Time profiling for input feeding to model?

Hi, I am trying to assess how much time my code takes to acquire the input (with data augmentation). Currently I am using Pytorch’s dataloader. I started recording the time immediately after __getitem__ method till it returned a batch. Is it the right way to assess the time?
My code looks something like this:

def __getitem__(self, idx):
    ts = time.time()
print("time elapsed for inputs{}s".format(time.time() - ts))
   return batch

Your approach could work to profile the loading of a single sample.
However, if you want to profile the data loading via a DataLoader (and thus potentially multiple workers), I would recommend to use this code snippet from the ImageNet example.

single sample or a single batch?

The __getitem__ method is usually used to load a single sample using the passed index.
So your code snippet would profile the loading time of a single sample, while the ImageNet example would profile the complete DataLoader, i.e. the time could approach zero if the workers are preloading the next batches fast enough while your GPU is busy.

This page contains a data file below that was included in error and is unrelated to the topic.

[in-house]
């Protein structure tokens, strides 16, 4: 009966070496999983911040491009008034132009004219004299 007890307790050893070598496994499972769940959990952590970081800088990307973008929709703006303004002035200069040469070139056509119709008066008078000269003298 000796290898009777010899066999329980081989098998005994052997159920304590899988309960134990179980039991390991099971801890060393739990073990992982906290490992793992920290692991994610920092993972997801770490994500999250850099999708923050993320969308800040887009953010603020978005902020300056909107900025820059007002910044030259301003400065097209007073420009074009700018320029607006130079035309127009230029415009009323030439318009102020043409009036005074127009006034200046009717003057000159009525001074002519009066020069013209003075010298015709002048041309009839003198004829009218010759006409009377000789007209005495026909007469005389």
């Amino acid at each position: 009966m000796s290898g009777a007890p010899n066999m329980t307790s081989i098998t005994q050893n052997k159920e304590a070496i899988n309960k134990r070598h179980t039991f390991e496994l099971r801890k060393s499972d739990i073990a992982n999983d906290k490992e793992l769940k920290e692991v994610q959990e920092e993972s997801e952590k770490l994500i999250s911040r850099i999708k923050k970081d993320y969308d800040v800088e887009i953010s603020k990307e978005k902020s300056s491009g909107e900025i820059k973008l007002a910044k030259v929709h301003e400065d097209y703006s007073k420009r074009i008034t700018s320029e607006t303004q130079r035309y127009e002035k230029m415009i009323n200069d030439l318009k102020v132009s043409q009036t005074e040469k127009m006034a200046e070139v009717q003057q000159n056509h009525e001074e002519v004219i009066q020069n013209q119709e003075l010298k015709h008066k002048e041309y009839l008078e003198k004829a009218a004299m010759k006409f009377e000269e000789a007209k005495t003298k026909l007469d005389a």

Right. So improving the loading speed of a single example correlates to speeding up the whole batch speed and subsequently training? I tried that ImageNet example, but I am confused between data time and batch time. So according to example:

ts = time.time()
for iter, batch in enumerate(train_loader):
data_time.update(time.time() - ts)

outputs = fcn_model(inputs)
labels = labels.type_as(outputs)
loss = criterion(outputs, labels)
batch_time.update(time.time() - ts)

So data time is the time taken by dataloader to load a batch? and batch time is time taken by model to process a batch? I think I can only improve the efficiency of data loading, not batch processing (batch time) because that depends on model, right?

Yes, your statement is correct.
The first iteration of the DataLoader would be slower since all workers are loading a complete batch. If the data loading is not a bottleneck, the data loading time should decrease towards zero.

To accelerate the model, you could use e.g. mixed-precision training and check if this would yield a speedup.
Also, torch.backends.cudnn.benchmark = True would enable cudnn to profile the kernels for each new input shape and could accelerate the training.